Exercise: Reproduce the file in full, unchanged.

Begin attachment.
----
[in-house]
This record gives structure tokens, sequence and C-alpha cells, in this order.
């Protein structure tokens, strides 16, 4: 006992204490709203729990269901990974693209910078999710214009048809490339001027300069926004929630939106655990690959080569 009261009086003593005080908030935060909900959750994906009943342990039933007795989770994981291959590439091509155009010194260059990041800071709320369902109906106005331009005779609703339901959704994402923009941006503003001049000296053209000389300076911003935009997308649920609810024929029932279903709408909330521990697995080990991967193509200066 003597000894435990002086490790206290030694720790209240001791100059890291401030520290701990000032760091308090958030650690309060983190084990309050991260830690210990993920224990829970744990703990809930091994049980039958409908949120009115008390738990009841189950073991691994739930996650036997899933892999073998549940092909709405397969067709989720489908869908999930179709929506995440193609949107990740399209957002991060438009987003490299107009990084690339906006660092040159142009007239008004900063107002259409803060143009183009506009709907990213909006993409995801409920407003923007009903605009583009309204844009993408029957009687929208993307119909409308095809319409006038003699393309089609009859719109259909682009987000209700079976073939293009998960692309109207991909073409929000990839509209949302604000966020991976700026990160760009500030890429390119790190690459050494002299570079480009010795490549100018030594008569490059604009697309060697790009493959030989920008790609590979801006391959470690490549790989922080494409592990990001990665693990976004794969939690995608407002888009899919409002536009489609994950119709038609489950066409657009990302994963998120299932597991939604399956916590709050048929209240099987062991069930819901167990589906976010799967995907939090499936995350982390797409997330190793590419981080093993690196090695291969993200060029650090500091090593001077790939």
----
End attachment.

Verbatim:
[in-house]
This record gives structure tokens, sequence and C-alpha cells, in this order.
């Protein structure tokens, strides 16, 4: 006992204490709203729990269901990974693209910078999710214009048809490339001027300069926004929630939106655990690959080569 009261009086003593005080908030935060909900959750994906009943342990039933007795989770994981291959590439091509155009010194260059990041800071709320369902109906106005331009005779609703339901959704994402923009941006503003001049000296053209000389300076911003935009997308649920609810024929029932279903709408909330521990697995080990991967193509200066 003597000894435990002086490790206290030694720790209240001791100059890291401030520290701990000032760091308090958030650690309060983190084990309050991260830690210990993920224990829970744990703990809930091994049980039958409908949120009115008390738990009841189950073991691994739930996650036997899933892999073998549940092909709405397969067709989720489908869908999930179709929506995440193609949107990740399209957002991060438009987003490299107009990084690339906006660092040159142009007239008004900063107002259409803060143009183009506009709907990213909006993409995801409920407003923007009903605009583009309204844009993408029957009687929208993307119909409308095809319409006038003699393309089609009859719109259909682009987000209700079976073939293009998960692309109207991909073409929000990839509209949302604000966020991976700026990160760009500030890429390119790190690459050494002299570079480009010795490549100018030594008569490059604009697309060697790009493959030989920008790609590979801006391959470690490549790989922080494409592990990001990665693990976004794969939690995608407002888009899919409002536009489609994950119709038609489950066409657009990302994963998120299932597991939604399956916590709050048929209240099987062991069930819901167990589906976010799967995907939090499936995350982390797409997330190793590419981080093993690196090695291969993200060029650090500091090593001077790939």